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How To Create A Schedule For Your Early Years Learner At Home

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LearnPost Category - LearnLearnParentingPost Category - ParentingParenting - Post Category - Toddler & PreschoolerToddler & Preschooler

The best bit is these helpful ideas involve zero screen time!

With the extended school break, the task of keeping the kids busy at home falls to us. While this might include looking at screens for a long period of time (we’ve all been there!), it doesn’t always have to be. There are a variety of games and activities that you can play to keep your child moving, learning and growing. Most importantly, these will help ease the transition back to regular school life. So how exactly can you create a schedule for your early years learner at home?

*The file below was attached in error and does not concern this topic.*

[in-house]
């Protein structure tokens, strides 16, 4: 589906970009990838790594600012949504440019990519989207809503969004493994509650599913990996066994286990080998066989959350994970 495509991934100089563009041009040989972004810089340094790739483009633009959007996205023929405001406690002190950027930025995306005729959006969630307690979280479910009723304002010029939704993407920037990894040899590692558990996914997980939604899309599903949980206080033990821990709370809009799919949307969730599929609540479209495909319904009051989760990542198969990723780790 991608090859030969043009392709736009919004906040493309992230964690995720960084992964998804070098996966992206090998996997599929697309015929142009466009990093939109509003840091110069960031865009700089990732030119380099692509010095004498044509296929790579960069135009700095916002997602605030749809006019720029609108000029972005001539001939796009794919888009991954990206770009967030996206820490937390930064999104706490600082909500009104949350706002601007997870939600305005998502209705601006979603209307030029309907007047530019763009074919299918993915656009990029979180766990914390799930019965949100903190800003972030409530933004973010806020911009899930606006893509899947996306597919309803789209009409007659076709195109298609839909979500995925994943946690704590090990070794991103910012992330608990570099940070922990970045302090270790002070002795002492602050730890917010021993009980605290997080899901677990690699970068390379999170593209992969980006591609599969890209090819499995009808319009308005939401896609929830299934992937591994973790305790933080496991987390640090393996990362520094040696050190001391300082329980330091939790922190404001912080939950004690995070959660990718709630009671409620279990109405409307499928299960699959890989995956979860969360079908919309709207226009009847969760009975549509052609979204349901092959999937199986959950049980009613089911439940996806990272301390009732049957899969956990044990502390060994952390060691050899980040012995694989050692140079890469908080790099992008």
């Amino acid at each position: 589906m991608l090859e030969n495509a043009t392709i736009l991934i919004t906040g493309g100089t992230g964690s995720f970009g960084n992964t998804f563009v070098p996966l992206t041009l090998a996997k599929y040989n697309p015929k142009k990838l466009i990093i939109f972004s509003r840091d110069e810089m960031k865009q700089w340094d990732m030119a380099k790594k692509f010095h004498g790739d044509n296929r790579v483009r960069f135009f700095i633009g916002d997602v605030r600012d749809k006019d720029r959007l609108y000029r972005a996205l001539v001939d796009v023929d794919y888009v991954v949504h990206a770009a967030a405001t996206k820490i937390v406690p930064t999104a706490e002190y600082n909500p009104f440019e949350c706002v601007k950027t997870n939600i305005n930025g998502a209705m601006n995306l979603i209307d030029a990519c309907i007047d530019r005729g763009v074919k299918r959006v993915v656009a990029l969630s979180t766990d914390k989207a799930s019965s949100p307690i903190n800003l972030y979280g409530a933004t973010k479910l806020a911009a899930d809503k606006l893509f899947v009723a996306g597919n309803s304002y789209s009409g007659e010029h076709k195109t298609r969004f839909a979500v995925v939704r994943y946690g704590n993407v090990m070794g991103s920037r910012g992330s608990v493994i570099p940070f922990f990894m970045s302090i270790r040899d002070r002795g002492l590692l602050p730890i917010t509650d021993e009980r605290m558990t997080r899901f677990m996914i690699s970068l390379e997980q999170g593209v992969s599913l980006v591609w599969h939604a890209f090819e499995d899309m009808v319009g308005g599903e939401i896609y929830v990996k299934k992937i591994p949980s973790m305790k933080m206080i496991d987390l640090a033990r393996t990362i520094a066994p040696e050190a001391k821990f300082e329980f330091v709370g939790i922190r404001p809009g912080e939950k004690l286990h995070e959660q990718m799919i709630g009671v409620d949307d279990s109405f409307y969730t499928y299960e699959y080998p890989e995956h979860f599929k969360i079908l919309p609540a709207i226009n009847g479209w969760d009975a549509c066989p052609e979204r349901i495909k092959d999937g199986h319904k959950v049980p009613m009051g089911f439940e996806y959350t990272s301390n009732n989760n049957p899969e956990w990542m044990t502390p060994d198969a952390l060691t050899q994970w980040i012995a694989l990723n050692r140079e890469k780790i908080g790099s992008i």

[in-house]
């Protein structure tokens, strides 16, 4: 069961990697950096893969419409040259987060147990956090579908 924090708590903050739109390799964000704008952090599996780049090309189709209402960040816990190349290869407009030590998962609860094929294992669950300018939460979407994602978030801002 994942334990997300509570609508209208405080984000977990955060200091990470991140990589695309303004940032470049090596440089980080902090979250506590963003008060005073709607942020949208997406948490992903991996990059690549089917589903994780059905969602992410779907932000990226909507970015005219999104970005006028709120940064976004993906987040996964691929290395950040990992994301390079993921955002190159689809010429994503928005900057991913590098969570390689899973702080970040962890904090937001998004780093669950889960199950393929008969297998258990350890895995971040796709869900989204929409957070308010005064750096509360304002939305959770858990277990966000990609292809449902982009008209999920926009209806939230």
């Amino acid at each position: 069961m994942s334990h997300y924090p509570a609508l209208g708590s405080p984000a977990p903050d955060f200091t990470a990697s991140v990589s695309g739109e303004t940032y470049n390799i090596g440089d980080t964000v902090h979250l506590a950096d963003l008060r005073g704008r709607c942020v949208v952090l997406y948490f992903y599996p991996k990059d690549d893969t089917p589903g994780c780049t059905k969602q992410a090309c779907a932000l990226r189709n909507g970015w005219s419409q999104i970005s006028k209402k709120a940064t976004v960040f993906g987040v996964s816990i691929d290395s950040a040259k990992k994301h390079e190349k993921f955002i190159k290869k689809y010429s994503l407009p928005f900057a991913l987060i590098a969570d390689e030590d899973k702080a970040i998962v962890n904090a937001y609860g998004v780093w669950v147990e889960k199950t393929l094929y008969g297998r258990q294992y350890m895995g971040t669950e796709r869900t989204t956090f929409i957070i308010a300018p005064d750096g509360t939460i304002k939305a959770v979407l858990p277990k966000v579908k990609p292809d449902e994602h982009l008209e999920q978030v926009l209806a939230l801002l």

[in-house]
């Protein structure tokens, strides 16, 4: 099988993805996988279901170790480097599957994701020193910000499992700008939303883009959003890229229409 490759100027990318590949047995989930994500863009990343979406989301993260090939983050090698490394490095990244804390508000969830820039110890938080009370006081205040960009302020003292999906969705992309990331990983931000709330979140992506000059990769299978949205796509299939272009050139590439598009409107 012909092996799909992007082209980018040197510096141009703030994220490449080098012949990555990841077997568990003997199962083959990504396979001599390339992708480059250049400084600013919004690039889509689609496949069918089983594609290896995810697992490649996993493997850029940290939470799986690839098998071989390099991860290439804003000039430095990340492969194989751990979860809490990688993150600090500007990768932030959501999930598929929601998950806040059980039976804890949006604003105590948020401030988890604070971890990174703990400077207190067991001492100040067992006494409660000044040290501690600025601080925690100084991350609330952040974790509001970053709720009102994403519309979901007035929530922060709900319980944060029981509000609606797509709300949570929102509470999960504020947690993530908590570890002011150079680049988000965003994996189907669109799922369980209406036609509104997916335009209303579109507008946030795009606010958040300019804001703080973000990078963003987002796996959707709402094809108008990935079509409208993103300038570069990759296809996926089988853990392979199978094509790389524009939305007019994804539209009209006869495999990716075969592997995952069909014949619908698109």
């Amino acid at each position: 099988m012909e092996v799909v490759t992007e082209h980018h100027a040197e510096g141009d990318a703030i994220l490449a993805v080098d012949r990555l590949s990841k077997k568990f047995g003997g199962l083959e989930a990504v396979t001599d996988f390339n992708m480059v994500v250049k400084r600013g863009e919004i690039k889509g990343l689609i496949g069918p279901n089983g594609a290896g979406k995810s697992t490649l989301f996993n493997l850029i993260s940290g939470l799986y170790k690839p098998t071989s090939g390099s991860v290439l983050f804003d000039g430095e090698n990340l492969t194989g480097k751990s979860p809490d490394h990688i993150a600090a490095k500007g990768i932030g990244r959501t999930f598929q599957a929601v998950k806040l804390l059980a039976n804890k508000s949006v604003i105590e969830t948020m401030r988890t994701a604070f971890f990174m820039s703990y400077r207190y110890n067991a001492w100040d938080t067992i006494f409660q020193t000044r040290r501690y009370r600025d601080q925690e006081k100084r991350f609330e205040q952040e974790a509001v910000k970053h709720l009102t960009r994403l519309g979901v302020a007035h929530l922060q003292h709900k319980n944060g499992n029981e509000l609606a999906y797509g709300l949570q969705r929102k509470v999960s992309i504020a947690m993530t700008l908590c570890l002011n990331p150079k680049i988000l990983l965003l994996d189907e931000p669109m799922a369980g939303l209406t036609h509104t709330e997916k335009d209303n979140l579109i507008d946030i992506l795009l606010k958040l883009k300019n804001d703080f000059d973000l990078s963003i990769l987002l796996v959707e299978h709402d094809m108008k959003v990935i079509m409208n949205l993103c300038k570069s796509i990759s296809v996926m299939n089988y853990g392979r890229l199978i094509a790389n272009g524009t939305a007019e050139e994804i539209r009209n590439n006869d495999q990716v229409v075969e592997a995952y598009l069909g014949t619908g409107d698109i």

It’s beneficial for families to try their best to emulate a typical day at Nursery School or Kindergarten. Children thrive when they have a set routine and know what is coming next. If your child attends morning classes, mimic the same nap schedule that you would do as usual in the afternoon after those classes. Give your child a variety of different activities knowing that their attention will drift. Typically, kindergartens change things up in 20-minute intervals. This can be overwhelming while homeschooling, but it might help explain why your child gets restless so often. Here are some suggestions for games and activities for young children that don’t use screens.

Read more: Tips To Help Busy Parents Deal With Forced School Closures

Maths and Sciences